In countries where debates on the issue of immigration have started, they have been started by the extremes. The problem with campaigns is that they push you into one of the two tribes. Many people feel uncomfortable with either label. If they try to question assumptions, either tribe makes them appear to be declaring: "I'm not in your gang."

The true believer takes any questioning or criticism personally. You are denying the experience of the woman who has had an abortion or the religious beliefs of the opponent of abortion. You are part of the liberal metropolitan elite or you don't appreciate the hardship suffered by immigrants.

Most people don't want to appear rude, so rather than engage they withdraw from the debate. A few months ago, in reaction to the demand for 'free, safe and legal' abortions, I ventured the opinion on Twitter that abortion should be safe and legal, but asked why it should be free. It seems to me that in cases where pregnancy is not a threat to the health of a woman, there is no reason that taxpayers should fund abortions. I was roundly condemned for my 'neoliberal' views. I withdrew.

If campaigns end up alienating people on their own side - as I think I am - imagine what it does to those who are uncertain. It becomes much more difficult to reach them. Even opinion polls on the topic might be less accurate if people are afraid to venture opinions.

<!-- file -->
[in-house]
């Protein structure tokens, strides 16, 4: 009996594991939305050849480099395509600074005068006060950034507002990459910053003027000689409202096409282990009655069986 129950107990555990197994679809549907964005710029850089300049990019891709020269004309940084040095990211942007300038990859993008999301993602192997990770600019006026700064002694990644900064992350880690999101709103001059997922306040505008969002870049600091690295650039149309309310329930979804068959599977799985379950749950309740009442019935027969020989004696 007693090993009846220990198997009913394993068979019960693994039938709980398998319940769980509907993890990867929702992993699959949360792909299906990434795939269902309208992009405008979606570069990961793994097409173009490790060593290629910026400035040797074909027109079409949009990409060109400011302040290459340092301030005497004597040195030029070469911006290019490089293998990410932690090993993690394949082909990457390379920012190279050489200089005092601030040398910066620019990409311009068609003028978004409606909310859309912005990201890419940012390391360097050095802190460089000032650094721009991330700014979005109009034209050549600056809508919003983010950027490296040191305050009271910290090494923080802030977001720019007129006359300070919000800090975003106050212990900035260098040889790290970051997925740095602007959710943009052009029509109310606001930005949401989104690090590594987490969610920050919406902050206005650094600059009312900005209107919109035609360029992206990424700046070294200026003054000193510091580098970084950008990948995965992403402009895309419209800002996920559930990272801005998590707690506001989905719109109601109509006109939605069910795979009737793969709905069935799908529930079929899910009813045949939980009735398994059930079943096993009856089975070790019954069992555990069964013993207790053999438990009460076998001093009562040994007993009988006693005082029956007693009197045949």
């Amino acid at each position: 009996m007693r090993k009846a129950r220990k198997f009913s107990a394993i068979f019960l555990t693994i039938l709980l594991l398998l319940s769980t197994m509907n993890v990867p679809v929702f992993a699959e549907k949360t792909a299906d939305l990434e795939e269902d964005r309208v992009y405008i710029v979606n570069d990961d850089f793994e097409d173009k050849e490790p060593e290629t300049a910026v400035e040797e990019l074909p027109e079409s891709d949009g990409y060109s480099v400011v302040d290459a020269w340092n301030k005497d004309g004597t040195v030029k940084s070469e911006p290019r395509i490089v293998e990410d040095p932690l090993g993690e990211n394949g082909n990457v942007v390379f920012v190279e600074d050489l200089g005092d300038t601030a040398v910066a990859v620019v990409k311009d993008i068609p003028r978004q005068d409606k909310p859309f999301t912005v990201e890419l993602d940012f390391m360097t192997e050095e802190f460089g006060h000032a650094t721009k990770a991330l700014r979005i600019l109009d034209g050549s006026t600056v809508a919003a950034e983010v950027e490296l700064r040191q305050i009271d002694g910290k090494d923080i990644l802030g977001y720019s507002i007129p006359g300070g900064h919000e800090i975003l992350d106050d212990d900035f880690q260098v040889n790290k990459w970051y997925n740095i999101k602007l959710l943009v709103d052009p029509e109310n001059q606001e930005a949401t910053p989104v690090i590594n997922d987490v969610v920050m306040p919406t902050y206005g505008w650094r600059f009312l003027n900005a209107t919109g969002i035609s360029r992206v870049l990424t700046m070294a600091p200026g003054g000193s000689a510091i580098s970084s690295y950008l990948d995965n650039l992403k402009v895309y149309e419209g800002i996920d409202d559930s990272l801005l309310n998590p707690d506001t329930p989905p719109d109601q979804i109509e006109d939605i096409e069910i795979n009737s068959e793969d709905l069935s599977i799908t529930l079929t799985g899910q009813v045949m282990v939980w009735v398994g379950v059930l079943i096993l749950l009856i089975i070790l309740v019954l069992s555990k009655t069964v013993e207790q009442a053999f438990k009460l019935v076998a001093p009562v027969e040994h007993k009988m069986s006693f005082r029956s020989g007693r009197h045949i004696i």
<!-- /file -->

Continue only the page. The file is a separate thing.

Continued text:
What happens then is that only the true believers get to talk to each other. The true believers rarely display any understanding or respect for their opponents' position. Neither side is morally dangerous or evil, but both sides see the other in these terms.

The social psychologist Jonathan Haidt says this self-righteousness comes from a failure to appreciate the different moral foundations for the other side's beliefs.

When these 'righteous minds' debate, we escalate the rhetoric. It happens easily. You start off with the best of intentions, but when one side accuses you of something, you hit back. I experienced it when I campaigned for the abolition of the Seanad. In response to what I thought were fanciful suggestions that abolition posed some sort of threat to our democracy, I suggested the Seanad was some sort of threat. It was nonsense; the Seanad will never harm or help anyone.

For Una Mullally, the abortion debate can be reduced to "Catholicism versus women's rights, religious ideology versus fact". The vandalism of Mick Barry's constituency office with the slogan "Baby Killer" is another example of such binary thinking.

These attacks make the debate fun to watch, but unpleasant to be in. But they also give the impression that the country has polarised when in fact it hasn't. On most issues, people - whether in Ireland, the UK or US - sit in the middle.

The escalation of the debate and the withdrawal of the centre means we don't have the debate. And because centrist politicians are afraid to step into the debate on abortion or immigration, we see others step in to fill that void. It is the silence of centrists that leads to Le Pen, Trump and their ilk convincing people that their problems are caused by immigration, when they might be caused by education, housing or healthcare.

Dr Eoin O'Malley is director of the MSc in Public Policy at Dublin City University

Sunday Independent